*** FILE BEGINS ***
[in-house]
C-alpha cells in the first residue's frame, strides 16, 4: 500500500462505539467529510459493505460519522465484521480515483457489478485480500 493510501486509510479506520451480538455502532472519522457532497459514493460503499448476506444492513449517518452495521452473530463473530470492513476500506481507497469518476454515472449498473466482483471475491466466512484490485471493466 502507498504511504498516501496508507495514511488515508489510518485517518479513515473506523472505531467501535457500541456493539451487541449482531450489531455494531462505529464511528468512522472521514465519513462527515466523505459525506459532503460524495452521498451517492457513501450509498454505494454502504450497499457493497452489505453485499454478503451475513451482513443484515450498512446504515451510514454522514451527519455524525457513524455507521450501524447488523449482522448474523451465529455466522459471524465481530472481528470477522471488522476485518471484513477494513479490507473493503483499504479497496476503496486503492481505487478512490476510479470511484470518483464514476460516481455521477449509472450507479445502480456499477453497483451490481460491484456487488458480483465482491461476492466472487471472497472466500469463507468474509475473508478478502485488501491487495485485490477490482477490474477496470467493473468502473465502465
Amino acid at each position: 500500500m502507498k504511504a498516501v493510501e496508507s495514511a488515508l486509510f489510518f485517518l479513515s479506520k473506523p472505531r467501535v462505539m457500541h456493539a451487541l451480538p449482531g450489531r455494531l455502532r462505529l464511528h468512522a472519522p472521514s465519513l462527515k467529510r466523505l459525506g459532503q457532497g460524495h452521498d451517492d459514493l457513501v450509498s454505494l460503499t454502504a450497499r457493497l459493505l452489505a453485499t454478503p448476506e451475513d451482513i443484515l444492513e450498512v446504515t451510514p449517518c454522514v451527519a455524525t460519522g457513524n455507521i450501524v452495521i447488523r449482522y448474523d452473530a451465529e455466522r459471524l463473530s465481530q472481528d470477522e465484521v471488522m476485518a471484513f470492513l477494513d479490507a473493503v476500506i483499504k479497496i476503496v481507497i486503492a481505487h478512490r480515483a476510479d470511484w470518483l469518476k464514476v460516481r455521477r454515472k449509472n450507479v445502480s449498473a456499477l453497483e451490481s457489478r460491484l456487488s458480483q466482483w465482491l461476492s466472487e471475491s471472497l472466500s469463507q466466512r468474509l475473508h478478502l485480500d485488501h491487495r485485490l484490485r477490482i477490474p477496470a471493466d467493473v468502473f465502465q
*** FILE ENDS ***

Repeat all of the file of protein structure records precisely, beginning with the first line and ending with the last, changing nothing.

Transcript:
[in-house]
C-alpha cells in the first residue's frame, strides 16, 4: 500500500462505539467529510459493505460519522465484521480515483457489478485480500 493510501486509510479506520451480538455502532472519522457532497459514493460503499448476506444492513449517518452495521452473530463473530470492513476500506481507497469518476454515472449498473466482483471475491466466512484490485471493466 502507498504511504498516501496508507495514511488515508489510518485517518479513515473506523472505531467501535457500541456493539451487541449482531450489531455494531462505529464511528468512522472521514465519513462527515466523505459525506459532503460524495452521498451517492457513501450509498454505494454502504450497499457493497452489505453485499454478503451475513451482513443484515450498512446504515451510514454522514451527519455524525457513524455507521450501524447488523449482522448474523451465529455466522459471524465481530472481528470477522471488522476485518471484513477494513479490507473493503483499504479497496476503496486503492481505487478512490476510479470511484470518483464514476460516481455521477449509472450507479445502480456499477453497483451490481460491484456487488458480483465482491461476492466472487471472497472466500469463507468474509475473508478478502485488501491487495485485490477490482477490474477496470467493473468502473465502465
Amino acid at each position: 500500500m502507498k504511504a498516501v493510501e496508507s495514511a488515508l486509510f489510518f485517518l479513515s479506520k473506523p472505531r467501535v462505539m457500541h456493539a451487541l451480538p449482531g450489531r455494531l455502532r462505529l464511528h468512522a472519522p472521514s465519513l462527515k467529510r466523505l459525506g459532503q457532497g460524495h452521498d451517492d459514493l457513501v450509498s454505494l460503499t454502504a450497499r457493497l459493505l452489505a453485499t454478503p448476506e451475513d451482513i443484515l444492513e450498512v446504515t451510514p449517518c454522514v451527519a455524525t460519522g457513524n455507521i450501524v452495521i447488523r449482522y448474523d452473530a451465529e455466522r459471524l463473530s465481530q472481528d470477522e465484521v471488522m476485518a471484513f470492513l477494513d479490507a473493503v476500506i483499504k479497496i476503496v481507497i486503492a481505487h478512490r480515483a476510479d470511484w470518483l469518476k464514476v460516481r455521477r454515472k449509472n450507479v445502480s449498473a456499477l453497483e451490481s457489478r460491484l456487488s458480483q466482483w465482491l461476492s466472487e471475491s471472497l472466500s469463507q466466512r468474509l475473508h478478502l485480500d485488501h491487495r485485490l484490485r477490482i477490474p477496470a471493466d467493473v468502473f465502465q